Set Backs are NOT Failure

The other day I had programmed a top set of 5 reps for my deadlifts followed by a 7×3 round with the same weight. On the 6th set, first rep, I tore a callous at the base of my middle finger. Since it was already torn and couldn’t get much worse, I finished the set and then assessed the damage.

callous tear

I was lucky – it wasn’t bleeding. That would have probably meant the end of my workout. Instead, I stopped one set early on deadlifts and went about the rest of my day.

  • 3×10 Pause Press
  • Skipped Deficit Deadlifts (obvious reasons)
  • 8×3 Weighted Chin-ups
  • 5 Rounds of Bike Sprints

Did I face a set-back? Yes. But what I didn’t do is say, “You know, that was pretty rough. I guess I should just call it a day.”

I wanted to go home and eat.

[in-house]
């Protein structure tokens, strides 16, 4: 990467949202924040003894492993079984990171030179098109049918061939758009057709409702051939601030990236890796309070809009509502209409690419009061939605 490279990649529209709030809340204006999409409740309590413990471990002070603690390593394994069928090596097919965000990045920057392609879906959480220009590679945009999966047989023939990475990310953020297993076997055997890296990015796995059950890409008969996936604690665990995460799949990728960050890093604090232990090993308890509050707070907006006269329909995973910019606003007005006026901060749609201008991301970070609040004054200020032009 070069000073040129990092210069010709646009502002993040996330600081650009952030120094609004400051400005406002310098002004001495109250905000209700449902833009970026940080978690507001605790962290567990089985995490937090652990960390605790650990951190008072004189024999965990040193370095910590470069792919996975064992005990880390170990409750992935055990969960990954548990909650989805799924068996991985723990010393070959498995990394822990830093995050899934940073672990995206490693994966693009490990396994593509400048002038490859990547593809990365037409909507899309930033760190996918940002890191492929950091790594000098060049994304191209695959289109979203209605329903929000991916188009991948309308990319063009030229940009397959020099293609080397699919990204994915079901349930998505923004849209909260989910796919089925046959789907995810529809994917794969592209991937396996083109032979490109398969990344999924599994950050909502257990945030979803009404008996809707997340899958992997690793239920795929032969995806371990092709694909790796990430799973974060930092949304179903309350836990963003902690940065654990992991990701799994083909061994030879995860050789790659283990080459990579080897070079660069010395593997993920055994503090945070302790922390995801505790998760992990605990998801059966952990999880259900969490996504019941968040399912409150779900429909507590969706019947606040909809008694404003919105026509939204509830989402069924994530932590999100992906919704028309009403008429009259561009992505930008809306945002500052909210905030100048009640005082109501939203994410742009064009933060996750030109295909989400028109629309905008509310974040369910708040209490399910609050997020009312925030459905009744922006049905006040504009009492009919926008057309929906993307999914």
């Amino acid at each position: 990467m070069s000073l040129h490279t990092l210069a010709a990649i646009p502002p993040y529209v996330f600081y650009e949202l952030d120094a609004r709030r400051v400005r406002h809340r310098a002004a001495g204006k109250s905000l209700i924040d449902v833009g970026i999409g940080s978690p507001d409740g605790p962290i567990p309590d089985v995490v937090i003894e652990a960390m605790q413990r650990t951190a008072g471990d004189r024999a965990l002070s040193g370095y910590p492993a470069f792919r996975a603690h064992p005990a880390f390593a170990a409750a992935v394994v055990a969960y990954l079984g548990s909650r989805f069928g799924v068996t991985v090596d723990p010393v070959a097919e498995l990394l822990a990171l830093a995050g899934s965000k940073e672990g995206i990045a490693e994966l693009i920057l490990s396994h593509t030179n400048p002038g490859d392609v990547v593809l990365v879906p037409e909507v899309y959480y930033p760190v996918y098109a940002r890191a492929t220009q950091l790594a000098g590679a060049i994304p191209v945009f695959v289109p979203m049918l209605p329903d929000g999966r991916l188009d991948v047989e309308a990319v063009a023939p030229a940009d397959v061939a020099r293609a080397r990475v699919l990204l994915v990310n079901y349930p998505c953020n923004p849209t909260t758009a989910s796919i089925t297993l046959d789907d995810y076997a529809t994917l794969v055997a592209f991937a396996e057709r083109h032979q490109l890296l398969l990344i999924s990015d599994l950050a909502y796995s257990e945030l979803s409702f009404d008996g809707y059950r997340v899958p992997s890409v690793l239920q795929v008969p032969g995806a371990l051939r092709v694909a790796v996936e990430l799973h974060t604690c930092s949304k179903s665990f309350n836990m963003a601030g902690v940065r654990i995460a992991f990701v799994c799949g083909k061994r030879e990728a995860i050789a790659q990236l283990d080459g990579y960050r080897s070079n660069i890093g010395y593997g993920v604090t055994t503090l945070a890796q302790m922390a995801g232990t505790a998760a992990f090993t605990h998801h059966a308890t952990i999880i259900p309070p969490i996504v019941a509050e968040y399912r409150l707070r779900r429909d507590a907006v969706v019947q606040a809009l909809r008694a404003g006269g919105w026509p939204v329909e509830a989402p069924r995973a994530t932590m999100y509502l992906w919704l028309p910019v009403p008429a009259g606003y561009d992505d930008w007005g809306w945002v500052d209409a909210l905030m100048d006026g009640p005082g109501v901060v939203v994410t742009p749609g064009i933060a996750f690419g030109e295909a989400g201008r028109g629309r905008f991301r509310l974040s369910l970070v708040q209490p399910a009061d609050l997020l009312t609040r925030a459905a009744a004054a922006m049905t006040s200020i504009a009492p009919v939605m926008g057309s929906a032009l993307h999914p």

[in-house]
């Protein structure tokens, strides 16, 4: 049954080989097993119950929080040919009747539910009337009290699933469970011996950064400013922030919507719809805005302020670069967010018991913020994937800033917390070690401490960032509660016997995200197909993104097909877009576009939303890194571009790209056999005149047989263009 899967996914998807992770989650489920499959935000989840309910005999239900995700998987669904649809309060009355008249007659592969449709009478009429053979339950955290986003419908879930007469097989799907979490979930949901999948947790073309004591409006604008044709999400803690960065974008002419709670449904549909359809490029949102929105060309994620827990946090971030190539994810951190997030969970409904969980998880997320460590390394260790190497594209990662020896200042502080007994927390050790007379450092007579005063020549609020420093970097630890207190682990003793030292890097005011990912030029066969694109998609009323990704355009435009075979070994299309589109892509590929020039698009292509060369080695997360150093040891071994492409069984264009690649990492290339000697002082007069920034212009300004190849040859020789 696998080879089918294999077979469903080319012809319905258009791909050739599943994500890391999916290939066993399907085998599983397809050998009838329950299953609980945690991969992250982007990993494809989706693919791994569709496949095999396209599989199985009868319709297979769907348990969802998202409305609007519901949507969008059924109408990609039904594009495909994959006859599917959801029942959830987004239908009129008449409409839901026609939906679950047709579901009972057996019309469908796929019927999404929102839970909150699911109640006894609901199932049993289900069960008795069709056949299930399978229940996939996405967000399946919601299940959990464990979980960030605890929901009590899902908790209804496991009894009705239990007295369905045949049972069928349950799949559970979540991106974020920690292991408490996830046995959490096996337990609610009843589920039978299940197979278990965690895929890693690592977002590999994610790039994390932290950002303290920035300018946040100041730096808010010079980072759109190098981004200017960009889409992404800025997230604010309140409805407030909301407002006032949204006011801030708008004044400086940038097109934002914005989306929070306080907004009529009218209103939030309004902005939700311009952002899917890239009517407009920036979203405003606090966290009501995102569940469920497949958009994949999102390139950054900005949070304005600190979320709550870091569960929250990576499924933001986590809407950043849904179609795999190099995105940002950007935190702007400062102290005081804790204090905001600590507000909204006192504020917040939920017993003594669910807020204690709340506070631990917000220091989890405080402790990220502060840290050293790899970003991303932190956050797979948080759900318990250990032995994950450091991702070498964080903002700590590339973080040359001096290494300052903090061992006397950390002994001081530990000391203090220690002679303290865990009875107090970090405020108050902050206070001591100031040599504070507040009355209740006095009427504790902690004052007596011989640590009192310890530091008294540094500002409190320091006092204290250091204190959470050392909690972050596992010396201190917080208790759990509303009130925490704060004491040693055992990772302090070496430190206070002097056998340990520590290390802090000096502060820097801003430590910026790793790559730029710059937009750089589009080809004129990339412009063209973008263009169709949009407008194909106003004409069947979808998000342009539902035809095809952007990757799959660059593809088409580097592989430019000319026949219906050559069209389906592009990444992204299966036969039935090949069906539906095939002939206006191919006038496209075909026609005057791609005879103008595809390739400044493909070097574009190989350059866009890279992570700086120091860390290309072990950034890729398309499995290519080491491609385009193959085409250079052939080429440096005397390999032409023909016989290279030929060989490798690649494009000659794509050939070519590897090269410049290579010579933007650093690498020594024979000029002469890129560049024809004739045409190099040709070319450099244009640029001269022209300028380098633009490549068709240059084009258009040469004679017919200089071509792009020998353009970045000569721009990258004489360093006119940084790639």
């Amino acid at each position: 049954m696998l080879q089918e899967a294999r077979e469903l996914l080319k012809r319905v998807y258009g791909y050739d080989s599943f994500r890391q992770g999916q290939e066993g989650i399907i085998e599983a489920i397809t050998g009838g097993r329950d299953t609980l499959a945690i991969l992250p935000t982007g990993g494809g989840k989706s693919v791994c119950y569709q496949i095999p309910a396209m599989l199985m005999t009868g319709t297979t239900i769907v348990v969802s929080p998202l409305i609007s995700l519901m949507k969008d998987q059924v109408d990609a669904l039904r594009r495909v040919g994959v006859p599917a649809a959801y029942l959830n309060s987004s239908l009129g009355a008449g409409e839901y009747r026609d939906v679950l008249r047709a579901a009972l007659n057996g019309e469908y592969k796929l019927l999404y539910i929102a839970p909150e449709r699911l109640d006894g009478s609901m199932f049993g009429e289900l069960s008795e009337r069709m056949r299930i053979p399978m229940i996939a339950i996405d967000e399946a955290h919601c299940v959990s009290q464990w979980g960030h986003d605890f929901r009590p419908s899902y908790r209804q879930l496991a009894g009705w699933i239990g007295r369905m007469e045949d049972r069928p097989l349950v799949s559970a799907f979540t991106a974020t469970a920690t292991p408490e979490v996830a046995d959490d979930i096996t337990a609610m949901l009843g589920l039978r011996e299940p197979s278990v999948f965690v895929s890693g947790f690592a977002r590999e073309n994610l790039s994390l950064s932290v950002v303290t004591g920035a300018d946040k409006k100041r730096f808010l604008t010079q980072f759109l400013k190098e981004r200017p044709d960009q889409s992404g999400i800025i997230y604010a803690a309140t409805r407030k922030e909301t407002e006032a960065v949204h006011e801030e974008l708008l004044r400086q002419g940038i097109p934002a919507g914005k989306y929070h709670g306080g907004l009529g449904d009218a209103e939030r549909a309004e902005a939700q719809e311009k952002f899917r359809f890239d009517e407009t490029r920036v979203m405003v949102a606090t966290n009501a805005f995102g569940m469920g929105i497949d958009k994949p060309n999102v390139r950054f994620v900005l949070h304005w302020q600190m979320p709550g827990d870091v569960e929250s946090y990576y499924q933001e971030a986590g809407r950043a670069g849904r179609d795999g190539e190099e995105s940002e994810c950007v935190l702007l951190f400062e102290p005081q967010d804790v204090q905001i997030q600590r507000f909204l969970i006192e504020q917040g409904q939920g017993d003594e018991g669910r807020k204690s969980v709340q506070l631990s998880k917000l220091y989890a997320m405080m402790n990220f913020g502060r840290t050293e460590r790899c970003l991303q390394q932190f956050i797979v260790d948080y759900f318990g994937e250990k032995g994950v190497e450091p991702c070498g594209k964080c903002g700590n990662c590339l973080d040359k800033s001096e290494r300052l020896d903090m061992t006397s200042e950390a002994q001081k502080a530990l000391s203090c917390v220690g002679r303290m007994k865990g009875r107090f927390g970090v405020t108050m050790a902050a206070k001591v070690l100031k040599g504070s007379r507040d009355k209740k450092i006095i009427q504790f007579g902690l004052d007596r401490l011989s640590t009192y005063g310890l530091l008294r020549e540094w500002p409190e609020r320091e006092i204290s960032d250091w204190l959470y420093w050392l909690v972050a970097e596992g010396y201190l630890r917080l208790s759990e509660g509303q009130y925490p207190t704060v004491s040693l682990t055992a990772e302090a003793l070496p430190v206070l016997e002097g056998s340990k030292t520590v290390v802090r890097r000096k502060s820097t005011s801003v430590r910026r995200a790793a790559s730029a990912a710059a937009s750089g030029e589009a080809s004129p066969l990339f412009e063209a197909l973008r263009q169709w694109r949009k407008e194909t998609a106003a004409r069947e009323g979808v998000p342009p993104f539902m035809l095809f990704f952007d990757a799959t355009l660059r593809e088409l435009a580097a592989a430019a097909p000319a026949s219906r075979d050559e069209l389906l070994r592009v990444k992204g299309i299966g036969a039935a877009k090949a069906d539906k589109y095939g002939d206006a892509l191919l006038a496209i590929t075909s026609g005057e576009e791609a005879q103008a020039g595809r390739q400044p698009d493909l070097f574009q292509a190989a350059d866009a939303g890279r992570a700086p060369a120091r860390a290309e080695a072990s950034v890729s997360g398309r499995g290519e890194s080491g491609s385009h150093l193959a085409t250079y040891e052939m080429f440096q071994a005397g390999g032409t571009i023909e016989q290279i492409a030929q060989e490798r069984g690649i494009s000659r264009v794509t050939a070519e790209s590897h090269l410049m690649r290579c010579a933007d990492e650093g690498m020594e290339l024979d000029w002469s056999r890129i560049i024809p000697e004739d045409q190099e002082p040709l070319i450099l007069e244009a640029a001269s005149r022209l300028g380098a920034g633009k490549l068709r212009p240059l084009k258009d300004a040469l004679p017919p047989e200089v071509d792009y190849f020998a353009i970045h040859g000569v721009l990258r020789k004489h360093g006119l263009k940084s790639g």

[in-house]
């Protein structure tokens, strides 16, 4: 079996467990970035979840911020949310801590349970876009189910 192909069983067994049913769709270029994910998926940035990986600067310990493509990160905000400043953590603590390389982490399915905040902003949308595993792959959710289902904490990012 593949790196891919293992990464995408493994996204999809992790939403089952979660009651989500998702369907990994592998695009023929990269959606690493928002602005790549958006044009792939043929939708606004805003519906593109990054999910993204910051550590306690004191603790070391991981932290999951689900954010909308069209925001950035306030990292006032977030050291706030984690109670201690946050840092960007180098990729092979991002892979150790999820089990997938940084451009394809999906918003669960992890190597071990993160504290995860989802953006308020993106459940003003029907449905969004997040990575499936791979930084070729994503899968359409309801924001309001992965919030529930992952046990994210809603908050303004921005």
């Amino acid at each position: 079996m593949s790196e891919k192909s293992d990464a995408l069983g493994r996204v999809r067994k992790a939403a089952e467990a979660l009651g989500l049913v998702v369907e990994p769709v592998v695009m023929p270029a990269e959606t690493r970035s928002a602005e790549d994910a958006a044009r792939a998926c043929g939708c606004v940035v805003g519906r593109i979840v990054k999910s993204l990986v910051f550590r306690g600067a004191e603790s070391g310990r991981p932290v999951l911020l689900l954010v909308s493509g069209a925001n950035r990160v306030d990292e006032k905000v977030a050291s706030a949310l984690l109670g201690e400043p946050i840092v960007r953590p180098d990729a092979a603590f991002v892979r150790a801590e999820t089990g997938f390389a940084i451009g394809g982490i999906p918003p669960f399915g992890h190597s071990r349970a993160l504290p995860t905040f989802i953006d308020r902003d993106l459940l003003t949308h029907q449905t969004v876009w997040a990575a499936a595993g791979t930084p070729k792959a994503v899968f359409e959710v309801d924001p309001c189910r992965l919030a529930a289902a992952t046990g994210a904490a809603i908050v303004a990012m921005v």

I wanted to skip the chin-ups because I knew the grip would be harder to pull off.

I wanted to even skip the Pause Press because I knew gripping the bar would feel a little weird.

But I also know you can’t cheat hard work. Life doesn’t take excuses, and muscles won’t adapt simply because they pity me. If I want to get stronger, I have to put in the work.

It’s okay to have set backs, but learn to work around them. Don’t use set backs as an excuse to give up. Set backs does not mean it’s okay to willingly fail. Failure is a wonderful teacher and an absolute necessity if you ever dream of getting better at something. Willing failure teaches you nothing other than you have a knack for self-sabotage.

Strive past the set-backs.

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